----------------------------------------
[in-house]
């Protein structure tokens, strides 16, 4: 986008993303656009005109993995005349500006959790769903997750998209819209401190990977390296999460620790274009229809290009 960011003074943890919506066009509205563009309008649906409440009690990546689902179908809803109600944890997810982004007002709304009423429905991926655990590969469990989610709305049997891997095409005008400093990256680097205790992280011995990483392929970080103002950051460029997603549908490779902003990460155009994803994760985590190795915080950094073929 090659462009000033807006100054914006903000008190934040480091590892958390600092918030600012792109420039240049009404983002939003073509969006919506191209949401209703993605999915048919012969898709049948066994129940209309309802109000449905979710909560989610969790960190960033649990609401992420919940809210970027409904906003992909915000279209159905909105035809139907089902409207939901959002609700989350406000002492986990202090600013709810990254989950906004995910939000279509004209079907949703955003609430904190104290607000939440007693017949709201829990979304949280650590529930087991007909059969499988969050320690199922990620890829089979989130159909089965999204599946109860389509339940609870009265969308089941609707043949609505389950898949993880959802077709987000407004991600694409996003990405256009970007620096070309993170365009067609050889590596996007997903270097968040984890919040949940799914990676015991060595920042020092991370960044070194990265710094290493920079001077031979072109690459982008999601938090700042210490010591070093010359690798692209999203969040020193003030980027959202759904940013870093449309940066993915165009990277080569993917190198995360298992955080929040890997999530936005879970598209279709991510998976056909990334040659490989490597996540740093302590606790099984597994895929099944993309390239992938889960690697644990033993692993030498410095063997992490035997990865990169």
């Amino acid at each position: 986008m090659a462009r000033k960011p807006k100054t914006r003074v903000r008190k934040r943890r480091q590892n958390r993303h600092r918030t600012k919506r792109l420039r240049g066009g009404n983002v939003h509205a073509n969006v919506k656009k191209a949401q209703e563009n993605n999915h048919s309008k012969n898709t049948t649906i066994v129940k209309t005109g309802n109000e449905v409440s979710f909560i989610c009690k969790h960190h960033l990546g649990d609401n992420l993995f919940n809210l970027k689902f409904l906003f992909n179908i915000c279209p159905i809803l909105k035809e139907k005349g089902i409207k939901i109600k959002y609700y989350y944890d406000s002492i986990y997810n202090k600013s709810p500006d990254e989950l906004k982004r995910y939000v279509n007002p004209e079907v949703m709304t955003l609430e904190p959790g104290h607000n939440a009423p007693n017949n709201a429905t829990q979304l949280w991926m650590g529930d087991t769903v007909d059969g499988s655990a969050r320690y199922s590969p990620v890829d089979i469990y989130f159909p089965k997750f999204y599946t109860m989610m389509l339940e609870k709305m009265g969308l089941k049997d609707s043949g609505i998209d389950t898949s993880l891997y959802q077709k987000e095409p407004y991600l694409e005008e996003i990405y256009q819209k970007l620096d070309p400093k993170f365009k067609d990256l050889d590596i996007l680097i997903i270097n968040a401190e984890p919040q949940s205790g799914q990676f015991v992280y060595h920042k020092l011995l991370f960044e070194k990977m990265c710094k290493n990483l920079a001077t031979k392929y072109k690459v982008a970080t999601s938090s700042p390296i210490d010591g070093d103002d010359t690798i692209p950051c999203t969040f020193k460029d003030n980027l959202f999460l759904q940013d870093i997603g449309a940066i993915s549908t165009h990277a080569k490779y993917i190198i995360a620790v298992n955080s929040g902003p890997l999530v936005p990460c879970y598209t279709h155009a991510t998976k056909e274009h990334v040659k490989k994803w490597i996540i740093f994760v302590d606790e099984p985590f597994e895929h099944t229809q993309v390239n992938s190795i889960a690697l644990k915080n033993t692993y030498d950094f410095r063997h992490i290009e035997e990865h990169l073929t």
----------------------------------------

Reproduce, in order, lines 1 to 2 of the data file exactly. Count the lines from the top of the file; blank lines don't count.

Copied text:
[in-house]
């Protein structure tokens, strides 16, 4: 986008993303656009005109993995005349500006959790769903997750998209819209401190990977390296999460620790274009229809290009 960011003074943890919506066009509205563009309008649906409440009690990546689902179908809803109600944890997810982004007002709304009423429905991926655990590969469990989610709305049997891997095409005008400093990256680097205790992280011995990483392929970080103002950051460029997603549908490779902003990460155009994803994760985590190795915080950094073929 090659462009000033807006100054914006903000008190934040480091590892958390600092918030600012792109420039240049009404983002939003073509969006919506191209949401209703993605999915048919012969898709049948066994129940209309309802109000449905979710909560989610969790960190960033649990609401992420919940809210970027409904906003992909915000279209159905909105035809139907089902409207939901959002609700989350406000002492986990202090600013709810990254989950906004995910939000279509004209079907949703955003609430904190104290607000939440007693017949709201829990979304949280650590529930087991007909059969499988969050320690199922990620890829089979989130159909089965999204599946109860389509339940609870009265969308089941609707043949609505389950898949993880959802077709987000407004991600694409996003990405256009970007620096070309993170365009067609050889590596996007997903270097968040984890919040949940799914990676015991060595920042020092991370960044070194990265710094290493920079001077031979072109690459982008999601938090700042210490010591070093010359690798692209999203969040020193003030980027959202759904940013870093449309940066993915165009990277080569993917190198995360298992955080929040890997999530936005879970598209279709991510998976056909990334040659490989490597996540740093302590606790099984597994895929099944993309390239992938889960690697644990033993692993030498410095063997992490035997990865990169």